Aisne (river)

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Not to be confused with Ain (river).
Aisne Panorama.JPG
The Aisne near the village of Soupir
Country France
Basin features
Main source Champagne-Ardenne
48°56′44″N 05°10′46″E / 48.94556°N 5.17944°E / 48.94556; 5.17944 (Oise-Aisne)
River mouth Oise
49°26′1″N 2°50′49″E / 49.43361°N 2.84694°E / 49.43361; 2.84694 (Oise-Aisne)Coordinates: 49°26′1″N 2°50′49″E / 49.43361°N 2.84694°E / 49.43361; 2.84694 (Oise-Aisne)
Progression OiseSeineEnglish Channel
Basin size 7,752 km2 (2,993 sq mi)
Physical characteristics
Length 356 km (221 mi)
  • Average rate:
    63 m3/s (2,200 cu ft/s)
German trenches along the Aisne during World War I
The Aisne running through Soissons

The Aisne (French: [ɛn]) is a river in northeastern France. It is a left tributary of the Oise. It gave its name to the French department of Aisne. It was known in the Roman period as Axona.

It rises in the forest of Argonne, at Rembercourt-Sommaisne, near Sainte-Menehould. It flows north and then west before joining the Oise near Compiègne. The Aisne is 356 kilometres (221 mi) long.[1] Its main tributaries are the Vesle, the Aire and the Suippe. Three bitter battles of World War I were fought into the valleys of the Aisne.

Places along the river[edit]

Departments and towns along the river include:


Small boats can travel much of the length of the river. Canals join the Aisne to the Seine and Meuse rivers. In the small-capacity network of waterways, the Aisne and the Canal latéral à l'Aisne (Aisne lateral canal) give access to the agricultural towns of Soissons and Vailly-sur-Aisne, both large exporters of cereals. The waterway also links Northwestern Europe to the small inland harbour of Reims, where metallurgical industries depend on inland waterways transport. The Aisne is connected to the rest of the network by the Oise, the Canal de l'Oise à l'Aisne the Canal des Ardennes and the Canal de l'Aisne à la Marne. (Source: NoorderSoft Waterways Database)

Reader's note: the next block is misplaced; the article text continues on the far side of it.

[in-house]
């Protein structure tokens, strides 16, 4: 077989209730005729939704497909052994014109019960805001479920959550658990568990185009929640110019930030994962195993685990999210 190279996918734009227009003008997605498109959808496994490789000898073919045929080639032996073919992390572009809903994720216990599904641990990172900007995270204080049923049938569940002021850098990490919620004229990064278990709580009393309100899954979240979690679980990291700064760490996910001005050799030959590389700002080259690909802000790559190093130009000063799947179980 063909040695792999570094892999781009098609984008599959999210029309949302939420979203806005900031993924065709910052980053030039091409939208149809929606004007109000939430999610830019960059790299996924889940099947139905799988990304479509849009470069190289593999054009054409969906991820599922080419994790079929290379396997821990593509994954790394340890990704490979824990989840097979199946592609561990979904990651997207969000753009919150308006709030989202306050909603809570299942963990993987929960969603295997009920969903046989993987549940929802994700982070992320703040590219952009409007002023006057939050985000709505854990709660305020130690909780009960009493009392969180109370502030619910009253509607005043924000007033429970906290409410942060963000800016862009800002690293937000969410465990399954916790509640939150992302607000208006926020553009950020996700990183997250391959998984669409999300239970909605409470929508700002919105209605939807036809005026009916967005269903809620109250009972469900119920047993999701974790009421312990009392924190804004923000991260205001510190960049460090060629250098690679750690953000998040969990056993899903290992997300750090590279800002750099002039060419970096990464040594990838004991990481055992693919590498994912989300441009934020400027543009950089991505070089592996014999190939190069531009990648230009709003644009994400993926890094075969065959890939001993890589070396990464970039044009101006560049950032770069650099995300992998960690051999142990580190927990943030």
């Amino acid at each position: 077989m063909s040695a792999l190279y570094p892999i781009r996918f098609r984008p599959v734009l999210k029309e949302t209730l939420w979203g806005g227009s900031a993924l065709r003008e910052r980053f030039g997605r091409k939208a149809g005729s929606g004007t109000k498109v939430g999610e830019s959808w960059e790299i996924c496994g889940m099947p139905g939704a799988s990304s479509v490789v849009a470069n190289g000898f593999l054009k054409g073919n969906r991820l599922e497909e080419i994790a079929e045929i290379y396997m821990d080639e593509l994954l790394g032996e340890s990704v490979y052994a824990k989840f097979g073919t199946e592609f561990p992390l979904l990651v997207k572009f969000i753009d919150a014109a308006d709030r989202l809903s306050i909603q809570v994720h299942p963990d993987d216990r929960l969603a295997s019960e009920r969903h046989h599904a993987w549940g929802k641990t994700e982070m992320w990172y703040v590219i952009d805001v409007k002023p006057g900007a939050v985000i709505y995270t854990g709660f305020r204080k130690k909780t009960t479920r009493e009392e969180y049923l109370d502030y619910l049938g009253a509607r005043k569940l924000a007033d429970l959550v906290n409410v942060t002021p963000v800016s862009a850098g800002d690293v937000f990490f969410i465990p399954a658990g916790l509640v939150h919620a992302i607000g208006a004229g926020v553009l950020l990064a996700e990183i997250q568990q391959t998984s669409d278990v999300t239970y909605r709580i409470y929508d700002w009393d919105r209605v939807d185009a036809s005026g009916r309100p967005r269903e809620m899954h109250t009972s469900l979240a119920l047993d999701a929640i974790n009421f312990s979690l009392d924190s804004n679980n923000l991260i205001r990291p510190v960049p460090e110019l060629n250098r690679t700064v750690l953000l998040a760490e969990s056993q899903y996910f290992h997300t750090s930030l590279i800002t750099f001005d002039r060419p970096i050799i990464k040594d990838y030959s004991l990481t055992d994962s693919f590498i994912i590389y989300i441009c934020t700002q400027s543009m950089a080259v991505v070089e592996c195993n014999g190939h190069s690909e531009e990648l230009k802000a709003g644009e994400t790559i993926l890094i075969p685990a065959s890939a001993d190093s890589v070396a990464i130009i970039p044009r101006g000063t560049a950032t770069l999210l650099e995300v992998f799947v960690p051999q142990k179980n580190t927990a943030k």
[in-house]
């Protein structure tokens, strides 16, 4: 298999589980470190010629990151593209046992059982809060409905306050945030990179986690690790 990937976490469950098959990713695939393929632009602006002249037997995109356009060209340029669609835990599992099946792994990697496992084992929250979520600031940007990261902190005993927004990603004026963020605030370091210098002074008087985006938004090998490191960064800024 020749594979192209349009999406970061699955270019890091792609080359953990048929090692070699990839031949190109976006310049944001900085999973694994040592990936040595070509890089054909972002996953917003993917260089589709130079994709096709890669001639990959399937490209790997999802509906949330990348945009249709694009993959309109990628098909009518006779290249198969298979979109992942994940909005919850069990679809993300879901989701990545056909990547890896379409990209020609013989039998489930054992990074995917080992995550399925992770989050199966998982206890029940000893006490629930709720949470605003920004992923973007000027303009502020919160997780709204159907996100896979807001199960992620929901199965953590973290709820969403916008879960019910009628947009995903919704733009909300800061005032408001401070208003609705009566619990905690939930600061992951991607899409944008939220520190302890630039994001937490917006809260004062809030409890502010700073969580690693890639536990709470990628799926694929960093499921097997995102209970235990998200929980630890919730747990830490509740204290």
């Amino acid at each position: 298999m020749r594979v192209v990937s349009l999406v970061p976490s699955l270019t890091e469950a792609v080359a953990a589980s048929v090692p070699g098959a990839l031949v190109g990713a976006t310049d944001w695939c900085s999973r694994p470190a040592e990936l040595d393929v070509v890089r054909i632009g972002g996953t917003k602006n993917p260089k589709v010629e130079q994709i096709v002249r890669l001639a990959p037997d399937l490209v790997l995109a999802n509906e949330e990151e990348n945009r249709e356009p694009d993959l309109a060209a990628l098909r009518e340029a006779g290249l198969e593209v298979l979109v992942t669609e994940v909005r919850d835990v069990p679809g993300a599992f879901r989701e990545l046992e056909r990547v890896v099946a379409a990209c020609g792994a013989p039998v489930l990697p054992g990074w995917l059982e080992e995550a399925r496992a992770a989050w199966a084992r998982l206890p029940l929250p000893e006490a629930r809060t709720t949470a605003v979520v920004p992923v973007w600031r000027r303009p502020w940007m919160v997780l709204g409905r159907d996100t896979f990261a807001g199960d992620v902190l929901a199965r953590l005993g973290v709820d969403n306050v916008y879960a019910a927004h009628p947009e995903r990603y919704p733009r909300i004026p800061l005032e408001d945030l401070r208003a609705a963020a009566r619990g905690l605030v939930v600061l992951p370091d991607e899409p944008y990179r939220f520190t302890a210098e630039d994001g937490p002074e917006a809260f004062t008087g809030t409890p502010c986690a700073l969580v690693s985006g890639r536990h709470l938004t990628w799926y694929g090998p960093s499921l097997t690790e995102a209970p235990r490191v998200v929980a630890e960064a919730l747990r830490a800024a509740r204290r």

Canalized portion[edit]

A 57.1-kilometre (35.5 mi) [2] portion of the river, with 7 locks, has been canalized, from Vailly-sur-Aisne to Compiègne. It is the westernmost segment of the Aisne. At the western end, it terminates at the Canal latéral à l'Oise. At the eastern end, it continues into the Canal latéral à l'Aisne.[2]

En route[edit]

PK is continuation of numbering from Canal latéral à l'Aisne from east to west.[3]

See also[edit]


  1. ^ Sandre. "Fiche cours d'eau (H1--0200)". 
  2. ^ a b Voies Navigables France Itinéraires Fluviaux. Editions De L'Ecluse. 2009. ISBN 978-2-916919-21-8. 
  3. ^ Jefferson, David (2009). Through the French Canals. Adlard Coles Nautical. p. 275. ISBN 978-1-4081-0381-4.